“[O]n April 22, 1970, Earth Day was held, one of the most remarkable happenings in the history of democracy…”
American Heritage Magazine, October 1993
Earth Day, April 22, 1970. A beautiful spring day. Twenty million Americans converge on a Wednesday, a day chosen so as not to conflict with studentsí weekend plans or final exams. Pete Seeger performs at the Washington Monument. Traffic is routed around New Yorkís Fifth Avenue so that Earth Day events can be held. Protests, rallies, marches, and parades take place across the country. In Urbana-Champaign, Students for Environmental Controls (SECS) -later renamed Students for Environmental Concerns coordinates an Environmental Crisis Week.
Nobody planned for Earth Day to become a recurring event. For SECS, regular annual Earth Day celebrations didn’t begin until 1982.
Harry S. Dent, in his book The Roaring 2000s, uses the environmental movement to illustrate what he calls the economic “S-curve”. In this paradigm, a new idea or product first gains support slowly, then suddenly surges upward in momentum until it eventually becomes “mainstream”, at which time its support levels off. In his charts, support for the environmental movement climbed gradually upward in the 1960s and 1970s, surged in the 1980s, and leveled off in the 1990s. If Dent’s paradigm is true, many environmentalists would be dismayed to learn that their cause has reached that “mainstream” level, since there still seems to be a lot of progress that needs to be made.
The way Earth Day is currently celebrated is a great indicator of the changes that have happened to the environmental movement in the last 32 years. Perhaps some of these changes have occurred because many people have forgotten the original purpose of Earth Day. For example, in his Earth Day speech last year, President Bush declared, “On April 22 each year for more than three decades, Americans have paused on Earth Day to celebrate the rich blessings of our nationís natural resources and to take stock of our stewardship of nature’s gifts.”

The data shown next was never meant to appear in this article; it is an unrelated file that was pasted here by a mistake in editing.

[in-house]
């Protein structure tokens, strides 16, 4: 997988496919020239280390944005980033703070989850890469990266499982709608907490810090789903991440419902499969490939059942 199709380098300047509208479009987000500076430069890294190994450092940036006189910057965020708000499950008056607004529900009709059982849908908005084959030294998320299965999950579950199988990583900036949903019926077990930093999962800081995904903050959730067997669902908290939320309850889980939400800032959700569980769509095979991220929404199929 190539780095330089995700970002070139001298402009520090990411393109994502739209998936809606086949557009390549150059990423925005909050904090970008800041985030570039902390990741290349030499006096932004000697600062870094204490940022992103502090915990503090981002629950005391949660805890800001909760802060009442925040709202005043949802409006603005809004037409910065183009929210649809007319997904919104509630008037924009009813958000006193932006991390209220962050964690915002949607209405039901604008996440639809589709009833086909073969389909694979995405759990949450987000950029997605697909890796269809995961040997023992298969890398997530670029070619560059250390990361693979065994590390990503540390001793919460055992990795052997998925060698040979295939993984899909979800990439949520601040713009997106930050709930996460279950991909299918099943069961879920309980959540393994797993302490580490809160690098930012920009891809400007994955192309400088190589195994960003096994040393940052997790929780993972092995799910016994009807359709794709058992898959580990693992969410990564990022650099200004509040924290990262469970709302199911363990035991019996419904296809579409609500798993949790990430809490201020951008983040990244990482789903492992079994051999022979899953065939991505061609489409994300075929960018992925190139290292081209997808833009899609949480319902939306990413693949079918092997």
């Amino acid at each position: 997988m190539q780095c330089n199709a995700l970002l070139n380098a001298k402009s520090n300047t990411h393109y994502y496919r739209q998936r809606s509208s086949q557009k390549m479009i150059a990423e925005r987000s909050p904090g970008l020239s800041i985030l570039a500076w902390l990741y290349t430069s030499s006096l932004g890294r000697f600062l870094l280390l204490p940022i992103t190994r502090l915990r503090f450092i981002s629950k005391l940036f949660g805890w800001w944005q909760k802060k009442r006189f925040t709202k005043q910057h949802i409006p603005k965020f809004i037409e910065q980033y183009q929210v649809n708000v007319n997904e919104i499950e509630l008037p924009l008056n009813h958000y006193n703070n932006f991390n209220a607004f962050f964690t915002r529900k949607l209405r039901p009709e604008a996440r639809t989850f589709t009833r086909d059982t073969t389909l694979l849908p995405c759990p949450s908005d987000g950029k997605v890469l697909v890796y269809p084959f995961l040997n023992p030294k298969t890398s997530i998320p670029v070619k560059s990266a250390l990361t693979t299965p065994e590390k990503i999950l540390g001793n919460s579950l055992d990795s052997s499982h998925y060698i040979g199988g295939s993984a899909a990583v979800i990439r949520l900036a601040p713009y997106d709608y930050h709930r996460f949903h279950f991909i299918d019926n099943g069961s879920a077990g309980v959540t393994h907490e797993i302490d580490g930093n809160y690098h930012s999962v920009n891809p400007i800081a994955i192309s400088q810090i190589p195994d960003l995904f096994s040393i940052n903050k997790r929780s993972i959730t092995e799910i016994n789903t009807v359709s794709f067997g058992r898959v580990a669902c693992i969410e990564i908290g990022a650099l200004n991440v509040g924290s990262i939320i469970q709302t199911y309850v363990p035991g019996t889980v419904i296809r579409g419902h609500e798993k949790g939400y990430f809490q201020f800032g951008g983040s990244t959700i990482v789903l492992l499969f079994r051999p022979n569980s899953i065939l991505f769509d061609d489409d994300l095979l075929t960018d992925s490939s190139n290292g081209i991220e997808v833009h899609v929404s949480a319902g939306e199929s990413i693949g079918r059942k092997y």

That seems a strange way to describe what Earth Dayís founder, Gaylord Nelson, described as “a nationwide grassroots demonstration on behalf of the environment”, or as many have called it, the first environmental protest. Earth Day was arguably the birth of the modern environmental movement. At the very least it marked a significant change in environmentalism, from “conservationists” endeavoring to protect natural areas to protesters rallying to protect people and the environment from unseen dangers such as DDT, lead, and other pollutants.
The original purpose of Earth Day was certainly not to celebrate the blessings of our natural resources (environmentalists do that every day), but to join together in demonstrating to those in power that they were doing a poor job of protecting and maintaining the clean environment that many people value so dearly, and that ultimately is essential to life itself. As Christine Todd Whitman, the current administrator of the US Environmental Protection Agency (EPA), has stated, “That first Earth Day launched an unprecedented national movement to correct decades of environmental degradation, destruction, and damage.”
Mr. Nelson, who “organized” the first Earth Day celebration, came up with the vision of “a huge grassroots protest over what was happening to our environment.” According to him, “Earth Day worked because of the spontaneous response at the grassroots level. We had neither the time nor the resources to organize 20 million demonstrators, and the thousands of schools and local communities that participated. That was the remarkable thing about Earth Day. It organized itself.”
Many of the focal issues at the first Earth Day were those that were life-threatening. Citizens demanded laws regulating such things as pesticides, radioactive and other hazardous wastes, and air and water pollution in order to prevent human death. Some also called for recycling programs and bottle bills. In the 1970s, almost everyone wanted environmental changes.